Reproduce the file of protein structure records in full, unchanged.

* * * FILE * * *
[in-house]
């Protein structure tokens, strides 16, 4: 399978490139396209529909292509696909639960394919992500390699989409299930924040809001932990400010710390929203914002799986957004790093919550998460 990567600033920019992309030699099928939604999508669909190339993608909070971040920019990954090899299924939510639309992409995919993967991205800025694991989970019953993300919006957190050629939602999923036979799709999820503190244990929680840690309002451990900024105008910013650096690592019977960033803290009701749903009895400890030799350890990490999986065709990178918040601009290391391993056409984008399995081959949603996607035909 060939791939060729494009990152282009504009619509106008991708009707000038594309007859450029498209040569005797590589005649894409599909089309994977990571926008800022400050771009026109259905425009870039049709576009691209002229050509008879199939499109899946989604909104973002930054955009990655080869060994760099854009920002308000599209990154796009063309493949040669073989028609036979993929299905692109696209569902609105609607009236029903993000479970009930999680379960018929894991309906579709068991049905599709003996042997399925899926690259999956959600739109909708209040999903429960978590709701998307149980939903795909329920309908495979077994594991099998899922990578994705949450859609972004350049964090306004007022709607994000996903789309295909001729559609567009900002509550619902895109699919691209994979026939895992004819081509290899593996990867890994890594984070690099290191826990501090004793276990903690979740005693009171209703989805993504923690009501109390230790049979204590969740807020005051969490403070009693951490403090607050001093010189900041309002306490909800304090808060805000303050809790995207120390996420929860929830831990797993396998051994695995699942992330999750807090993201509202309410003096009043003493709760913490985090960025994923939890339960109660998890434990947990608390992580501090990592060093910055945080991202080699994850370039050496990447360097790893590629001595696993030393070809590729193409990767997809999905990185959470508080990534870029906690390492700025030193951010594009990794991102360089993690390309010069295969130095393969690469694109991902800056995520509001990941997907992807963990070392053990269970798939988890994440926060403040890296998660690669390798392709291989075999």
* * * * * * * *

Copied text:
[in-house]
């Protein structure tokens, strides 16, 4: 399978490139396209529909292509696909639960394919992500390699989409299930924040809001932990400010710390929203914002799986957004790093919550998460 990567600033920019992309030699099928939604999508669909190339993608909070971040920019990954090899299924939510639309992409995919993967991205800025694991989970019953993300919006957190050629939602999923036979799709999820503190244990929680840690309002451990900024105008910013650096690592019977960033803290009701749903009895400890030799350890990490999986065709990178918040601009290391391993056409984008399995081959949603996607035909 060939791939060729494009990152282009504009619509106008991708009707000038594309007859450029498209040569005797590589005649894409599909089309994977990571926008800022400050771009026109259905425009870039049709576009691209002229050509008879199939499109899946989604909104973002930054955009990655080869060994760099854009920002308000599209990154796009063309493949040669073989028609036979993929299905692109696209569902609105609607009236029903993000479970009930999680379960018929894991309906579709068991049905599709003996042997399925899926690259999956959600739109909708209040999903429960978590709701998307149980939903795909329920309908495979077994594991099998899922990578994705949450859609972004350049964090306004007022709607994000996903789309295909001729559609567009900002509550619902895109699919691209994979026939895992004819081509290899593996990867890994890594984070690099290191826990501090004793276990903690979740005693009171209703989805993504923690009501109390230790049979204590969740807020005051969490403070009693951490403090607050001093010189900041309002306490909800304090808060805000303050809790995207120390996420929860929830831990797993396998051994695995699942992330999750807090993201509202309410003096009043003493709760913490985090960025994923939890339960109660998890434990947990608390992580501090990592060093910055945080991202080699994850370039050496990447360097790893590629001595696993030393070809590729193409990767997809999905990185959470508080990534870029906690390492700025030193951010594009990794991102360089993690390309010069295969130095393969690469694109991902800056995520509001990941997907992807963990070392053990269970798939988890994440926060403040890296998660690669390798392709291989075999």